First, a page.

"It's the economy, stupid," is an old saw that pushes trends at your favorite ski resorts and towns. The recession and slow recovery toward the end of the new millennium's first decade means plenty of hot deals are readily available. But, things tend to change rather quickly.
OnTheSnow asked three experts to provide information on trends in booking reservations today and to offer their tips as you plan your ski and snowboard vacation.
Our experts are: Ralf Garrison, director of MTRiP (Mountain Travel Research Program), a firm that tracks and analyzes reservation trends at mountain resorts; Jonathan Frank, reservations supervisor at Stratton Mountain in southern Vermont; Bill Tomcich, president, Ski Aspen/Snowmass; Darcy Nealis, manager of Heavenly Tahoe Vacations, Heavenly Resort's on-mountain travel agency; and Pam Planck, reservations manager for Boyne Resorts in the Midwest.
"The changing economy and competitive marketplace will create both early and late booking windows for consumers searching for the perfect deal, but their choice will ultimately depend on their flexibility in time, budget, and destination," Garrison says.
"Resorts rolling out their best offers early are a good match for families, whose travel dates are limited to certain vacation times or school breaks. Skiers and riders with more flexible travel schedules and preferred destinations -- especially if they are price sensitive -- may opt to roll the dice, gambling that by waiting until the last minute booking window, they will score a special deal," he explains.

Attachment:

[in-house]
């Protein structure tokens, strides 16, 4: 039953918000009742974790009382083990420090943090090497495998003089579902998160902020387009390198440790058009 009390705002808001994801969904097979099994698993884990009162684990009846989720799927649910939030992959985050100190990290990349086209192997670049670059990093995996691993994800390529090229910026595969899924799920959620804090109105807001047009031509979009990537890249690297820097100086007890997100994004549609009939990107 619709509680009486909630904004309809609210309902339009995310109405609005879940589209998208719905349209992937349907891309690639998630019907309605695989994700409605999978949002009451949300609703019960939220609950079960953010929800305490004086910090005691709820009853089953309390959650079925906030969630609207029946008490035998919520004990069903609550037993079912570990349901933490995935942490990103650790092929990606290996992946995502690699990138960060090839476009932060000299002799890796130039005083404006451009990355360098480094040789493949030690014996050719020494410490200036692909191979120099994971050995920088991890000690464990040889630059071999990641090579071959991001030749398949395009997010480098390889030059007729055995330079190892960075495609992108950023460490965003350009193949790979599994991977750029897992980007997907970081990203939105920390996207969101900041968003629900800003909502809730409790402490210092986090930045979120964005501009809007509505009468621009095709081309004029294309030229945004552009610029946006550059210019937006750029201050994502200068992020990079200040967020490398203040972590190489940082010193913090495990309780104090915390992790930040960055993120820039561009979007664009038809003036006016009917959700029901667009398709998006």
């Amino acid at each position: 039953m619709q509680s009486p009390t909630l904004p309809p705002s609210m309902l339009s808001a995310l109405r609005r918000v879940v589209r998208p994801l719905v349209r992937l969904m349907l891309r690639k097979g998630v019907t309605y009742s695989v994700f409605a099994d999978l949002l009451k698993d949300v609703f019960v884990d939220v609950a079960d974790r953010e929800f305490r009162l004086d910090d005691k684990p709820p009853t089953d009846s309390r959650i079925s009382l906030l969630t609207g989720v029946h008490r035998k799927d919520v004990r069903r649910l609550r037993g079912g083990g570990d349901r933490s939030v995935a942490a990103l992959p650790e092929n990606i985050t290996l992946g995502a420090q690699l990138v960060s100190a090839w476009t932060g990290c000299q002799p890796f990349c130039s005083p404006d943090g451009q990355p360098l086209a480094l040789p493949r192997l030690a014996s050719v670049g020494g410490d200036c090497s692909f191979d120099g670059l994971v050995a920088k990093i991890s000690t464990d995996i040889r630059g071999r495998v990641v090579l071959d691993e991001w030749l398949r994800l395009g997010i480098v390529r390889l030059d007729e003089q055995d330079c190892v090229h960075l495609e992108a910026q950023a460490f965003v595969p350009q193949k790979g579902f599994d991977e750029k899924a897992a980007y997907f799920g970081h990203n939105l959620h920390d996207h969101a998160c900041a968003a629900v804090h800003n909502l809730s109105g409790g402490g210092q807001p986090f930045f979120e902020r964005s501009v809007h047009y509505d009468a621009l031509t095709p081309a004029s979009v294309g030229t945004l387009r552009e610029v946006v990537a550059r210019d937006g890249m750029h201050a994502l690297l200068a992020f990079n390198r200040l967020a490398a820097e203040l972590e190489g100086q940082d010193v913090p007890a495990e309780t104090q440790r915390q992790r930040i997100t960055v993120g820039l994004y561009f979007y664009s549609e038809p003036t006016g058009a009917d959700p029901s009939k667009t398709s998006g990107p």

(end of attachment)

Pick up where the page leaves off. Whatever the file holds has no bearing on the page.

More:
Tomcich agrees, noting a changing pattern. "While it's well known that many hoteliers have offered more and more last minute discounts in recent years, there has been a recent shift in trends where many are now offering their best deals to those who book early," he says.
Stratton's Frank has another take on the "booking early" game. "Those who book early at Stratton, and increasingly at other resorts, enjoy a relaxed cancellation policy and price protection. Taking advantage of booking those prime properties and prime dates instead of waiting for last minute deals can be something worth doing."
Boyne's Planck is adamant about booking early. "Media has taught us to wait last minute for the best deals. Not so. Call the second you have a firm date. Rates often go up as demand and occupancy increases. By planning and booking early, you'll get a better deal. Pre-season deals are offered at the best rate of the season, guaranteed."
Frank suggests investigating different types of accommodations, rather than "always booking a hotel room because the initial price is lower. Take a second look at a condominium, especially with children."
"Yes, you'll have more space to relax after a day on the slopes or enjoying all the winter activities from ice skating to snowmobile tours," he said, "but you will save money by having some meals in the condo. You can also be sure that your kids' favorites will be on the menu and you never need a dinner reservation."
Frank notes that singles and couples wanting to take full advantage of the nightlife might want to go in the other direction. "If you want to make sure to hit every bar, pub and restaurant on the mountain, a hotel room may be perfect."
Look for value-added goodies when researching places to stay or go. "Explore properties for their low cost, no cost activities," Planck says. "Sleigh rides, bonfires and s'mores, ice skating, tubing, children's story time and movies, and live music, are just a few low or no cost attractions that can add to your vacation experience."